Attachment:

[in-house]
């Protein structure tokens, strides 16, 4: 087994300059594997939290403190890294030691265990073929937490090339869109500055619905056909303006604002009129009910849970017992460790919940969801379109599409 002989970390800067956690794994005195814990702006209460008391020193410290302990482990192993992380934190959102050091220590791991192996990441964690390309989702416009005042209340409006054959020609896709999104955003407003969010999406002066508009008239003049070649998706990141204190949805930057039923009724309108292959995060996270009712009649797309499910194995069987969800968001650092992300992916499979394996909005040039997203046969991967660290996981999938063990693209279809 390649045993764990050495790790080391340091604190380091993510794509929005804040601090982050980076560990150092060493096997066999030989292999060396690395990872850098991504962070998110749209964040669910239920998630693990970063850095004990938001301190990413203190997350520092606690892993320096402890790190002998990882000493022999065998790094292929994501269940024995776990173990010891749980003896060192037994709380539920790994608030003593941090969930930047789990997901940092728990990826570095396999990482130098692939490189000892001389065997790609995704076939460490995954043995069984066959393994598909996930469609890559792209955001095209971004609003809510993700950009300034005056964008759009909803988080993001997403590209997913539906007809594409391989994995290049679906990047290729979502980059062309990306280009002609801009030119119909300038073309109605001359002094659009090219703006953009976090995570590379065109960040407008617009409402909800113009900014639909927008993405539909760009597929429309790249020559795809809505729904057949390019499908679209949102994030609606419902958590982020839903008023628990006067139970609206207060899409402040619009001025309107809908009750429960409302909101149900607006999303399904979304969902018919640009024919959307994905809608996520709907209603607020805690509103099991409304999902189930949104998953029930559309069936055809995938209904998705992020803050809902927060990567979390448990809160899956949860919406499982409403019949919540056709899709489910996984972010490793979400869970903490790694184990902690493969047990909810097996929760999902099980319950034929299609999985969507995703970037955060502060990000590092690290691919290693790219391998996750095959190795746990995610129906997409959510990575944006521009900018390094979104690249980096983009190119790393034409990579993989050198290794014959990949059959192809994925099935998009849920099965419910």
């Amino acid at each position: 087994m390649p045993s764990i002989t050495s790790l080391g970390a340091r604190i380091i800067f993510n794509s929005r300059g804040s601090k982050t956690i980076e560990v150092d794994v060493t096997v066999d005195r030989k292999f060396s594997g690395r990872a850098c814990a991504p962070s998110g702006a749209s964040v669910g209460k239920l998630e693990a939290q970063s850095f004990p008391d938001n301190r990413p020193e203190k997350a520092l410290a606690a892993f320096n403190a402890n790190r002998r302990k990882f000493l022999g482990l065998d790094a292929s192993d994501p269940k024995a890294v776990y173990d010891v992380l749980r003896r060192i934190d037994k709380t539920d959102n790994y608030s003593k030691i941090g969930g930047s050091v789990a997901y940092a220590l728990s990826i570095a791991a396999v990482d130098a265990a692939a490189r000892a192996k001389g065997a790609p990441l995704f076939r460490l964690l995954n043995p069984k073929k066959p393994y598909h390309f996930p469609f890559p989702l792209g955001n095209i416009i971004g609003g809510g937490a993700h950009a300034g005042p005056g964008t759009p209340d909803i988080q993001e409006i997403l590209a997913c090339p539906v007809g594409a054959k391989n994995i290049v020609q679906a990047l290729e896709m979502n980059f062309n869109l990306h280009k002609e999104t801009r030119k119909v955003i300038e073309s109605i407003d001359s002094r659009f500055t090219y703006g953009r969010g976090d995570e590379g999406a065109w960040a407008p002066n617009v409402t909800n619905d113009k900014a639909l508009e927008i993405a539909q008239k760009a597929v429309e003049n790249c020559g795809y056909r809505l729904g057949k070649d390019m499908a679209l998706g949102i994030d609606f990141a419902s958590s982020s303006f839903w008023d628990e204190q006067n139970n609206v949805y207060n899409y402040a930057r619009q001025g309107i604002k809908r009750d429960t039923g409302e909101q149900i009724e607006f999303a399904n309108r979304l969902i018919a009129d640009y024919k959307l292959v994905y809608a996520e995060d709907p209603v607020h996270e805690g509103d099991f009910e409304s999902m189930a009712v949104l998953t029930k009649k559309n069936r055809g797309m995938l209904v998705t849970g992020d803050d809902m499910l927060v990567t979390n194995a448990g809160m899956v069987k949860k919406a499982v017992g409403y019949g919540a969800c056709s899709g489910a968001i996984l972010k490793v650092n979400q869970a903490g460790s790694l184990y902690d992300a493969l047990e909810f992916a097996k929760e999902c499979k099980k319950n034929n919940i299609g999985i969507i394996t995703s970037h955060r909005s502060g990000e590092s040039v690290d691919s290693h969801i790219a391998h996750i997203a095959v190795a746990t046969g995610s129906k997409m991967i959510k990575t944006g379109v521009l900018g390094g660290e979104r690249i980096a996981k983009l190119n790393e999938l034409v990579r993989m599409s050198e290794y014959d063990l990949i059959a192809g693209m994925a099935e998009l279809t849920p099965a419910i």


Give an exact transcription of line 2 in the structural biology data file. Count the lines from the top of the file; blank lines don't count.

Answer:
């Protein structure tokens, strides 16, 4: 087994300059594997939290403190890294030691265990073929937490090339869109500055619905056909303006604002009129009910849970017992460790919940969801379109599409 002989970390800067956690794994005195814990702006209460008391020193410290302990482990192993992380934190959102050091220590791991192996990441964690390309989702416009005042209340409006054959020609896709999104955003407003969010999406002066508009008239003049070649998706990141204190949805930057039923009724309108292959995060996270009712009649797309499910194995069987969800968001650092992300992916499979394996909005040039997203046969991967660290996981999938063990693209279809 390649045993764990050495790790080391340091604190380091993510794509929005804040601090982050980076560990150092060493096997066999030989292999060396690395990872850098991504962070998110749209964040669910239920998630693990970063850095004990938001301190990413203190997350520092606690892993320096402890790190002998990882000493022999065998790094292929994501269940024995776990173990010891749980003896060192037994709380539920790994608030003593941090969930930047789990997901940092728990990826570095396999990482130098692939490189000892001389065997790609995704076939460490995954043995069984066959393994598909996930469609890559792209955001095209971004609003809510993700950009300034005056964008759009909803988080993001997403590209997913539906007809594409391989994995290049679906990047290729979502980059062309990306280009002609801009030119119909300038073309109605001359002094659009090219703006953009976090995570590379065109960040407008617009409402909800113009900014639909927008993405539909760009597929429309790249020559795809809505729904057949390019499908679209949102994030609606419902958590982020839903008023628990006067139970609206207060899409402040619009001025309107809908009750429960409302909101149900607006999303399904979304969902018919640009024919959307994905809608996520709907209603607020805690509103099991409304999902189930949104998953029930559309069936055809995938209904998705992020803050809902927060990567979390448990809160899956949860919406499982409403019949919540056709899709489910996984972010490793979400869970903490790694184990902690493969047990909810097996929760999902099980319950034929299609999985969507995703970037955060502060990000590092690290691919290693790219391998996750095959190795746990995610129906997409959510990575944006521009900018390094979104690249980096983009190119790393034409990579993989050198290794014959990949059959192809994925099935998009849920099965419910």